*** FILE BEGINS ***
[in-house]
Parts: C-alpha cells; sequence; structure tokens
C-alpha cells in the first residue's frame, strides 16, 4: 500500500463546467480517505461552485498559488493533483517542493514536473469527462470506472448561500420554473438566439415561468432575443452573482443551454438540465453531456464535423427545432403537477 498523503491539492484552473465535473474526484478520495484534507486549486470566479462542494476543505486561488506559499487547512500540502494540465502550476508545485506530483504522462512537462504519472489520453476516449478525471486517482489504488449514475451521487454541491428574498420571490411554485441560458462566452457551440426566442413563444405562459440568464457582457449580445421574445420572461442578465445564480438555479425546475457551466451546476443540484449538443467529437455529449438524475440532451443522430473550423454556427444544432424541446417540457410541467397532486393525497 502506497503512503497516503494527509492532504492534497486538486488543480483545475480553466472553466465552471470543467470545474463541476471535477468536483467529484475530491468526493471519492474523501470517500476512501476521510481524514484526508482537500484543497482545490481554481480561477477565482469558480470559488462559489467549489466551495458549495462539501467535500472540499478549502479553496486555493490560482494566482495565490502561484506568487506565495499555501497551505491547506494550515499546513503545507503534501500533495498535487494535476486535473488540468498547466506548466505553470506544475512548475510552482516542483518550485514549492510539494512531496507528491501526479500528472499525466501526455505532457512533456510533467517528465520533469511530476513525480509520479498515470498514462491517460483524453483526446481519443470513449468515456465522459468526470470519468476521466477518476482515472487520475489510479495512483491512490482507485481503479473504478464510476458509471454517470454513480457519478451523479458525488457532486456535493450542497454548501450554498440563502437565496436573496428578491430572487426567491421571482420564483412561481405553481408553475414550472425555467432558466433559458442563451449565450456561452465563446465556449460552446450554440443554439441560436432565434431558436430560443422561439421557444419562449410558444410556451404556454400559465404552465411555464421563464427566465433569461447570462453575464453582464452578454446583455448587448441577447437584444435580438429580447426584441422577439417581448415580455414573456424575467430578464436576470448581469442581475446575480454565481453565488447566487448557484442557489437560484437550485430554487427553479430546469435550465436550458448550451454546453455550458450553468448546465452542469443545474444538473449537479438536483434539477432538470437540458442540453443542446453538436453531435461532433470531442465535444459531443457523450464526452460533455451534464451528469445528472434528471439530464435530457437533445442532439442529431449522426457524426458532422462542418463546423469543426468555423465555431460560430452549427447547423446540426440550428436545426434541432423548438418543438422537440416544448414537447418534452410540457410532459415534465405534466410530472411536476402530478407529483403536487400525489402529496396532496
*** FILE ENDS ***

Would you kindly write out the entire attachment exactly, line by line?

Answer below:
[in-house]
Parts: C-alpha cells; sequence; structure tokens
C-alpha cells in the first residue's frame, strides 16, 4: 500500500463546467480517505461552485498559488493533483517542493514536473469527462470506472448561500420554473438566439415561468432575443452573482443551454438540465453531456464535423427545432403537477 498523503491539492484552473465535473474526484478520495484534507486549486470566479462542494476543505486561488506559499487547512500540502494540465502550476508545485506530483504522462512537462504519472489520453476516449478525471486517482489504488449514475451521487454541491428574498420571490411554485441560458462566452457551440426566442413563444405562459440568464457582457449580445421574445420572461442578465445564480438555479425546475457551466451546476443540484449538443467529437455529449438524475440532451443522430473550423454556427444544432424541446417540457410541467397532486393525497 502506497503512503497516503494527509492532504492534497486538486488543480483545475480553466472553466465552471470543467470545474463541476471535477468536483467529484475530491468526493471519492474523501470517500476512501476521510481524514484526508482537500484543497482545490481554481480561477477565482469558480470559488462559489467549489466551495458549495462539501467535500472540499478549502479553496486555493490560482494566482495565490502561484506568487506565495499555501497551505491547506494550515499546513503545507503534501500533495498535487494535476486535473488540468498547466506548466505553470506544475512548475510552482516542483518550485514549492510539494512531496507528491501526479500528472499525466501526455505532457512533456510533467517528465520533469511530476513525480509520479498515470498514462491517460483524453483526446481519443470513449468515456465522459468526470470519468476521466477518476482515472487520475489510479495512483491512490482507485481503479473504478464510476458509471454517470454513480457519478451523479458525488457532486456535493450542497454548501450554498440563502437565496436573496428578491430572487426567491421571482420564483412561481405553481408553475414550472425555467432558466433559458442563451449565450456561452465563446465556449460552446450554440443554439441560436432565434431558436430560443422561439421557444419562449410558444410556451404556454400559465404552465411555464421563464427566465433569461447570462453575464453582464452578454446583455448587448441577447437584444435580438429580447426584441422577439417581448415580455414573456424575467430578464436576470448581469442581475446575480454565481453565488447566487448557484442557489437560484437550485430554487427553479430546469435550465436550458448550451454546453455550458450553468448546465452542469443545474444538473449537479438536483434539477432538470437540458442540453443542446453538436453531435461532433470531442465535444459531443457523450464526452460533455451534464451528469445528472434528471439530464435530457437533445442532439442529431449522426457524426458532422462542418463546423469543426468555423465555431460560430452549427447547423446540426440550428436545426434541432423548438418543438422537440416544448414537447418534452410540457410532459415534465405534466410530472411536476402530478407529483403536487400525489402529496396532496